Typically, litigation regarding non-competes involves attempts by medical practices to enforce them against departing physicians, usually by filing temporary injunctions requesting that the court prohibit the physician’s new employment. To prevail on a request for injunctive relief, the employer needs to show:4

  • a likelihood of success on the merits of its assertion that the employee breached the non-compete agreement;
  • that the employee’s work for the competitor will harm the employer in a way that cannot be adequately compensated through monetary damages;
  • that the harm caused to the employer outweighs the inconvenience to the former employee if the non-compete agreement were to be enforced; and
  • that enforcing the non-compete agreement would further, rather than undermine, the public interest.

Physician non-competes, unlike those found in a typical business setting, can impact the public interest, particularly if the physician is a specialist, like a psychiatrist, and the geographic area outlined in the non-compete is an underserved area with a shortage of psychiatrists. In these instances, courts would be less likely to enforce the non-compete as drafted.

Keep in mind that when determining whether to enforce a specific non-compete agreement, courts will consider the specific circumstances of each situation and look at whether the agreement is:

  • necessary to protect a legitimate business interest;
  • reasonably limited in time, geographic scope and other practice restrictions; and
  • consistent with law and public policy.


Non-compete agreements have become increasingly prevalent in physician employment arrangements and state laws vary in terms of how these clauses are viewed. Obtain legal guidance prior to entering into such an agreement, or prior to exiting an employment arrangement where a non-compete clause is applicable.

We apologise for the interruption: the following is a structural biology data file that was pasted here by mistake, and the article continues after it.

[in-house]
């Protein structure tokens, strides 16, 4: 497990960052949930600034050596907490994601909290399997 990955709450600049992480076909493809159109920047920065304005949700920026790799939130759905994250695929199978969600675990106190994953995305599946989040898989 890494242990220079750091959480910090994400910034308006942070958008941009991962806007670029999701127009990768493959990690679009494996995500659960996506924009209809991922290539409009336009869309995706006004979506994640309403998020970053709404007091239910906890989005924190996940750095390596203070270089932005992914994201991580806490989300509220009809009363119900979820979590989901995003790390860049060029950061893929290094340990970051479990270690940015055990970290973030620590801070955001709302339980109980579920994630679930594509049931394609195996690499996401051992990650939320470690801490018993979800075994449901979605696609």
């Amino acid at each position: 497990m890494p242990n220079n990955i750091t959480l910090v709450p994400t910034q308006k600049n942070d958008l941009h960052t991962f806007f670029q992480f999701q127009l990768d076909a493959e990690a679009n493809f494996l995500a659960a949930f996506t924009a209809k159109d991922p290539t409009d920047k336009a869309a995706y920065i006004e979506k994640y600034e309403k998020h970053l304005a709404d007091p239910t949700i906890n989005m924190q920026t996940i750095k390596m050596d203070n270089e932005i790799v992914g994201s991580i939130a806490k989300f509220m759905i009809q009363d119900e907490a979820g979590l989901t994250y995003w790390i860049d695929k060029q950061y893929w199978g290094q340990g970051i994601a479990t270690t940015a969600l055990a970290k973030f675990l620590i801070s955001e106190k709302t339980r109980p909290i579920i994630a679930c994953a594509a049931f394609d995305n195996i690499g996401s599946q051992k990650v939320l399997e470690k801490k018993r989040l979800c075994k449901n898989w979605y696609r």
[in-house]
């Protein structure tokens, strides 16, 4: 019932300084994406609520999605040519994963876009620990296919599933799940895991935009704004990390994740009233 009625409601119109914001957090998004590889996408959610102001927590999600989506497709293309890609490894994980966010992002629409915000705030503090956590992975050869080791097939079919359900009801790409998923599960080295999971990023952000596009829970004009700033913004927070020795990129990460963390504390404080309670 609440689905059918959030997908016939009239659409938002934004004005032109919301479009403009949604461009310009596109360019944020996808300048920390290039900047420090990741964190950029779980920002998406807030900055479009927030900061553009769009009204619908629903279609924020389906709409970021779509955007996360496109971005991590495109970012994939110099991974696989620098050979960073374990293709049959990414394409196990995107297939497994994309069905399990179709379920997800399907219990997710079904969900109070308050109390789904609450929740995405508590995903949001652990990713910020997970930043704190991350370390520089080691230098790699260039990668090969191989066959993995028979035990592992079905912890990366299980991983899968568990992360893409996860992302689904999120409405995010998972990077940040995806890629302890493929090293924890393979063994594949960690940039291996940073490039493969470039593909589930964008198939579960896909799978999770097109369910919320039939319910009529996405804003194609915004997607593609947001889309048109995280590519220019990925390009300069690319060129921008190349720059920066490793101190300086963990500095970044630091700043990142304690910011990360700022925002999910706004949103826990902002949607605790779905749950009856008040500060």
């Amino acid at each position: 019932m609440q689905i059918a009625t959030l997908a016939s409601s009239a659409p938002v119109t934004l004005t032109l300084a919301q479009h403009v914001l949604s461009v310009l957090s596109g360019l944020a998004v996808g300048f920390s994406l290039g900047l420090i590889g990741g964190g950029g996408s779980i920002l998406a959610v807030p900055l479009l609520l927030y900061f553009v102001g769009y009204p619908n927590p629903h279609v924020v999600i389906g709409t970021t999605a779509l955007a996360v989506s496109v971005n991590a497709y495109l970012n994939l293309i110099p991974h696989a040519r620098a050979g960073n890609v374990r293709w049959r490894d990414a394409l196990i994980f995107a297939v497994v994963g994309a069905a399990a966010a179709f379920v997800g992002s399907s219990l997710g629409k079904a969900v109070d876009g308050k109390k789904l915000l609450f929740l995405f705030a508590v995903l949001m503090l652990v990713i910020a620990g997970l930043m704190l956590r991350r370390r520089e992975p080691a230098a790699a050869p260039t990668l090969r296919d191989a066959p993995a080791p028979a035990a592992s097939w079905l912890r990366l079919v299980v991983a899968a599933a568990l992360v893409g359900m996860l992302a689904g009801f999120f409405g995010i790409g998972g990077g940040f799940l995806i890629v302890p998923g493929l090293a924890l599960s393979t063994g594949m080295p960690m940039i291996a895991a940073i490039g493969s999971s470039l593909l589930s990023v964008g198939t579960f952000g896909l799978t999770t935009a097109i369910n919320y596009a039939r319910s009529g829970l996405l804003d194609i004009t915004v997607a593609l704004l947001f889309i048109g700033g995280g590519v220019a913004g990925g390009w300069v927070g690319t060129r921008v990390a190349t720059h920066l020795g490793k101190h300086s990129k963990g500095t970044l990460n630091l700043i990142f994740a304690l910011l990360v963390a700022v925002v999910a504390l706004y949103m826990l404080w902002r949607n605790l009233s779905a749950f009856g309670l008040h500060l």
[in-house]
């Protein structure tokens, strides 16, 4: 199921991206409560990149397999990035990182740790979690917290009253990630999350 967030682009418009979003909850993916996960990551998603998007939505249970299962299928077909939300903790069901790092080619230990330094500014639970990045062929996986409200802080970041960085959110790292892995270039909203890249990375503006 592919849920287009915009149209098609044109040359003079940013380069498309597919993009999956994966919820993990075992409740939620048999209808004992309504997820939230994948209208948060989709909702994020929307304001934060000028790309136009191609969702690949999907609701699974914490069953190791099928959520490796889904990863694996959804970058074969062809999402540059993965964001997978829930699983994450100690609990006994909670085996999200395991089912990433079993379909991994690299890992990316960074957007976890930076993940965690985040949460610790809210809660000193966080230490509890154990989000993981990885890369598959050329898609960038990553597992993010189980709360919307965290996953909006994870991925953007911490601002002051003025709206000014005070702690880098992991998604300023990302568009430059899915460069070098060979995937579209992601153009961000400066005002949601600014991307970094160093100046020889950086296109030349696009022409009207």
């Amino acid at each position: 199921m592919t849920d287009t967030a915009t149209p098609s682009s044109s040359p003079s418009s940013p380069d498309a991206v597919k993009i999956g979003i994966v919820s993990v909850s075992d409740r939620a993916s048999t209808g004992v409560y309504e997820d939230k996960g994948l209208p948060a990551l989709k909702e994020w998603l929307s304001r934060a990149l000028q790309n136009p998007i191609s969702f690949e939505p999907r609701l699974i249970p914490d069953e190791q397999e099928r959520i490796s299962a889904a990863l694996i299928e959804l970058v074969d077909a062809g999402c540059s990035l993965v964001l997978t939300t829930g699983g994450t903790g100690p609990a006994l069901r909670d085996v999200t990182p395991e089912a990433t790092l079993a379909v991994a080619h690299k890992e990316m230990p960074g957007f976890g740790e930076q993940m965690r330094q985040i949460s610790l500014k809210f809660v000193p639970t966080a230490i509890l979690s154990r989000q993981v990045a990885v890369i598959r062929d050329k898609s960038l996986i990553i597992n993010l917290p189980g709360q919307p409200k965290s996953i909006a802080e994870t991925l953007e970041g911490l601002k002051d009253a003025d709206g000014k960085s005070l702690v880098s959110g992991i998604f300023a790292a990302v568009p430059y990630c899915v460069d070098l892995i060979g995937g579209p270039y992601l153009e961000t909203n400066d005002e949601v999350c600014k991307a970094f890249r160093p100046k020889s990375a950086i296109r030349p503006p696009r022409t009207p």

When hiring or seeking employment and presented with a non-compete to sign, keep in mind the following.

  • It is always easier to negotiate any contractual terms before you enter into an agreement than to try to litigate afterwards.
  • If the employer has satellite offices covering a large area, the psychiatrist should negotiate to make sure the geographic limitations apply only to the office where he/she typically works.
  • Courts will tend not to enforce a non-compete when doing so may cause patient harm, especially in medically underserved areas.
  • Courts will often refuse to enforce a non-compete clause if the employee was fired without good cause.
  • Some states require that the employer provide the physician with an option to buy his/her way out of a non-compete clause. Keep in mind, however, that the price charged could be as much as a year’s salary.
  • When hiring a new physician, it is important to ask the potential employee whether they owe any obligations to a current/prior employer. If the potential employee is subject to the current/prior employer’s non-compete, obtain legal guidance to determine whether/how to proceed with the hiring process.

1 AMA, Code of Medical Ethics E9-02.

2 Conn. Gen. Stat. §20-14p (b) (2).

3 N.M.S.A. § 24 1i-1.

4 Rosenthal, A., Physicians News Digest, “Enforcement of Noncompete Agreements.”